There are two ways mutual fund AUMexpands. The first is through surge in net inflows into equity and debt funds. While debt funds have seen inflows, money is consistently flowing out of equity funds. That trend has repeated in Nov-20 also;we shall get to that later. The second way AUM grows is through value accretion. With the Nifty gaining 14% in Nov-20, that has been substantially responsible for the overall MF AUM crossing Rs30 trillion. Of course, debt fund inflows have helped but the momentum has clearly come from an unprecedented rally in large-cap, mid-cap and small-cap stocks.
As can be seen in the above chart, the AUM of the Indian mutual fund industry has grown 35% since the lows of March 2020. That growth has predominantly come from the 75% rally in the Nifty and Sensex.
Debt fund flows remain robust in Nov-20
If the inflow of Rs110,500cr into debt funds in Oct-20 was the prelude, the trend has been accentuated with net inflows of Rs44,984cr in November. A couple of things worked in favour of robust debt fund flows. Firstly, the sharp recovery in the macros and GDP growth indicates that solvency may not be a big risk for Indian corporates. Secondly, RBI has reiterated in recent policies that accommodative stance shall stay. That is a major source of comfort for longer duration investors in debt funds.
Let us look at the colour of flows into specific categories of debt funds. In Nov-20, all categories of funds other than liquid and overnight funds saw inflows. For example, overnight funds saw outflows of Rs15,548cr while liquid funds saw outflows of Rs8,415cr. Inflows were visible in relatively longer duration. Low duration and short duration funds saw Rs40,000cr of inflows, while ultra short duration funds saw Rs5,374cr of inflows. With the interest rate scenario turning more dovish, investors see merit in moving up the duration curve for higher yields even at slightly higher risk.
Corporate Bond funds saw net inflows of Rs11,093cr in Nov-20 while Banking & PSU funds saw Rs3,875cr of net inflows. Even floater funds saw net inflows of Rs2,500cr in Nov-20. However, investors continue to be cautious on credit risk funds even 8 months after the Templeton fiasco.
Nov-20was the fifth month of outflows for equity funds
The equity fund net outflowscontinued for the fifthmonth in succession. The last time we saw such prolonged outflows was prior to 2014 when the equity fund outflows remained negative for 4 years in succession. The overall net outflows in the last five months from equity funds have been Rs22,856cr of which nearly 57% happened only in Nov-20. Considering SIPs continue to remain robust around Rs7,800cr each month, the effective lump-sum outflows from equity funds would be closer to Rs62,000cr.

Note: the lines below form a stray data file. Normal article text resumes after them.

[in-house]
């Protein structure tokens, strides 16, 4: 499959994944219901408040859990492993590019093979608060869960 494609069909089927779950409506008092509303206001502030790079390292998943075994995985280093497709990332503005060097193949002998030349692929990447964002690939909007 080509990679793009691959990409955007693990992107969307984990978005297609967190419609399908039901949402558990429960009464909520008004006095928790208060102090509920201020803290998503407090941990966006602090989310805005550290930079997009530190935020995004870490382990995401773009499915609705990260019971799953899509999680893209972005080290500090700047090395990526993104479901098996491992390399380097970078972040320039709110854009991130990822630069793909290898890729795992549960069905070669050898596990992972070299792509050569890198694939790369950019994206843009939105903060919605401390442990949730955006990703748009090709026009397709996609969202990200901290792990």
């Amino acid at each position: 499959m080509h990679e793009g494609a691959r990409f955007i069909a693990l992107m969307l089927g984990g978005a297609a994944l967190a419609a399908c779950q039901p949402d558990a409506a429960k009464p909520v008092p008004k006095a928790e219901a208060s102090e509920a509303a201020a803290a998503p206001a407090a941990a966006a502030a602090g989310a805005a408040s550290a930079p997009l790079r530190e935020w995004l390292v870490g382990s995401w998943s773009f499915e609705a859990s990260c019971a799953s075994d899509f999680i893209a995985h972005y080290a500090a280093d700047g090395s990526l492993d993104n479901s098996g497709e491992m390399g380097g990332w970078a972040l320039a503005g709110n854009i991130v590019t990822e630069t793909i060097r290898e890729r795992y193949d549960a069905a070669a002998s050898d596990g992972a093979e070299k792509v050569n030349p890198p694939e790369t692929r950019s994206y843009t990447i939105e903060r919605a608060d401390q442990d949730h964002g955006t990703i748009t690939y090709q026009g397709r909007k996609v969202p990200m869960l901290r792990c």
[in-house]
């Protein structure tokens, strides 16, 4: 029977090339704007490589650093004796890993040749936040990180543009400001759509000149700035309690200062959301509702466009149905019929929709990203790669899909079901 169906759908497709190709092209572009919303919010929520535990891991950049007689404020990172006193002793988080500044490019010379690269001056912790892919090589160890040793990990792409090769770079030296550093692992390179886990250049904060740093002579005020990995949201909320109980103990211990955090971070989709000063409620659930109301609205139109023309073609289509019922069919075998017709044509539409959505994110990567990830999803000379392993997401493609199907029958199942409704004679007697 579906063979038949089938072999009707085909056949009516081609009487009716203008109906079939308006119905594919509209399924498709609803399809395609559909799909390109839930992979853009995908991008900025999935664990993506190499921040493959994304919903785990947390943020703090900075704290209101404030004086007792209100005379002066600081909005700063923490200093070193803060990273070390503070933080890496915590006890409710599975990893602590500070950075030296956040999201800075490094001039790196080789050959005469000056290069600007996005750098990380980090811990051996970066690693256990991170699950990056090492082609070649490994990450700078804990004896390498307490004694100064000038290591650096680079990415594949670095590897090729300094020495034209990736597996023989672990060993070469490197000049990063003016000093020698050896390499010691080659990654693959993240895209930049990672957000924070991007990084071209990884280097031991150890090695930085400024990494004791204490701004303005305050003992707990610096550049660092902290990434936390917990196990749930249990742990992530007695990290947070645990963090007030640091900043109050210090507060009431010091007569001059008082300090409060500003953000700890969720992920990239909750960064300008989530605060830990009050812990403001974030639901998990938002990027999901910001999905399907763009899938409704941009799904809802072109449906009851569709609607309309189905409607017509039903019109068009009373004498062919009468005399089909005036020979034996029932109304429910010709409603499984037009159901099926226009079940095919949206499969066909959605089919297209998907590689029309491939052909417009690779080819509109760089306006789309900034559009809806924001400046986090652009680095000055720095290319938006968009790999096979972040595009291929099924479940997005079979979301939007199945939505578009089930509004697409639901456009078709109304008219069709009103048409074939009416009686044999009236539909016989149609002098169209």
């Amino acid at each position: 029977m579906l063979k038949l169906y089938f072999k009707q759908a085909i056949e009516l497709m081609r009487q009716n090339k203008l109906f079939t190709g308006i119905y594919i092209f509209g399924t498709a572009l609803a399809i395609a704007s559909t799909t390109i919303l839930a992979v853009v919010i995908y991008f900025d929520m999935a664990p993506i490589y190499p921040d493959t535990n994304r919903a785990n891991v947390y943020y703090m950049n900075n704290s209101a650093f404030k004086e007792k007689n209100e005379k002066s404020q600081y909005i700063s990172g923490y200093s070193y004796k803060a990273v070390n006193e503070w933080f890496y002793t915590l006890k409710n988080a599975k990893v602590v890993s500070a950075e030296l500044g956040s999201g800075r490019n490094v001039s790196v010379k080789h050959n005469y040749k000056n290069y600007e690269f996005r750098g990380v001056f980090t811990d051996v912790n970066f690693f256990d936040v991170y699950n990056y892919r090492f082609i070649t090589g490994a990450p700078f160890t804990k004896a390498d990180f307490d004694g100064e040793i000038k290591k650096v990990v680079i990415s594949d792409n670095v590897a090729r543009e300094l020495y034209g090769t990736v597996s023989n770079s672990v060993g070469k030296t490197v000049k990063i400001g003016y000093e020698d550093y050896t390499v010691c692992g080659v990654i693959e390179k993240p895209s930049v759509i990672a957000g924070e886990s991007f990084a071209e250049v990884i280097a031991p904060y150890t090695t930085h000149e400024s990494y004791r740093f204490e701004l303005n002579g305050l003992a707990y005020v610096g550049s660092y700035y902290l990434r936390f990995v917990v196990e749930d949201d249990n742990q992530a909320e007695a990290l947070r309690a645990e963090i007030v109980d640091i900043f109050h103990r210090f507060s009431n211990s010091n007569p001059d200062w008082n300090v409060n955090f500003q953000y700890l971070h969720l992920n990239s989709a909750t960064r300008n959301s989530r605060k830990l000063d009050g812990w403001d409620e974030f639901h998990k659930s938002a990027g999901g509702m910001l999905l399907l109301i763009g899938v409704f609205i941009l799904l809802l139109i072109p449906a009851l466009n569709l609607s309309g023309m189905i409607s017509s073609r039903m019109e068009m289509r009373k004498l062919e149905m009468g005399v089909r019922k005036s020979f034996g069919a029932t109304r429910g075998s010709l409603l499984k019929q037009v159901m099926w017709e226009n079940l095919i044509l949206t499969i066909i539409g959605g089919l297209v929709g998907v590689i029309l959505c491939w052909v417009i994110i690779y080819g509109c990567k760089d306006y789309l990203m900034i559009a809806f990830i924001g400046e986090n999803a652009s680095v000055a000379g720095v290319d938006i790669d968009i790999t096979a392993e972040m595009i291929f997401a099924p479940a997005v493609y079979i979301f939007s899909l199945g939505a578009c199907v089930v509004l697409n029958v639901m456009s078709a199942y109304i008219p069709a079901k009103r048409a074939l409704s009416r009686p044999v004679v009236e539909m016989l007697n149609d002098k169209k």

In terms of specific fund categories, every single category of equity fund saw outflows in November 2020. Among the major categories that saw outflows; multi-cap funds saw outflows to the tune of Rs2,842cr. That is partly due to the investment restrictions announced by SEBI and hopes of the flexi cap coming in soon. Among other categories, there were outflows to the tune of Rs3,289cr from large cap funds, Rs2,400cr from mid cap and small-cap funds and Rs1,323cr from value funds. Surprisingly, even ELSS funds saw outflows of Rs804cr during the month of November 2020. The overall equity fund selling of Rs12,917cr in Nov-20 was more than the combined selling in the previous 4 months.
Equity rubs off on hybrid funds too; even as passive funds remains subdued
The concern over equity as an asset class at such high valuations reflected in the colour of flows into hybrid funds also. The hybrid funds overall saw outflows of Rs5,249 crore; largely dominated by outflows of Rs.3,731cr from aggressive hybrid funds. Dynamic discretion based funds and even equity savings funds saw outflows to the tune of Rs1,100cr while arbitrage funds saw outflows due to low interest rates and a dovish cum accommodative stance underlined by the RBI. That has squeezed arbitrage spreads in recent months.
Passive fund were relatively quiet with CPSE ETFs and FOFs / International funds attracting some inflows due to a concentration of NFOs. However, traditional index funds and gold funds saw outflows. Gold funds faced outflows on the back of a sharp fall in gold prices.
Three things to ponder over
The November 2020 mutual fund flow data leaves us with three key issues to ponder over. Firstly, how would equity fund flows look like if SIPs begin to dry up? Secondly, would debt funds see inflows if the RBI was to hint at a change in stance. Lastly, how much longer can the mutual fund AUM be driven by market appreciation alone? In the middle of these 3 questions, there is the undeniable reality that MF AUM has actually crossed the Rs30 trillion thresholds for the first time. For now, we can surely raise a toast to the India MF story!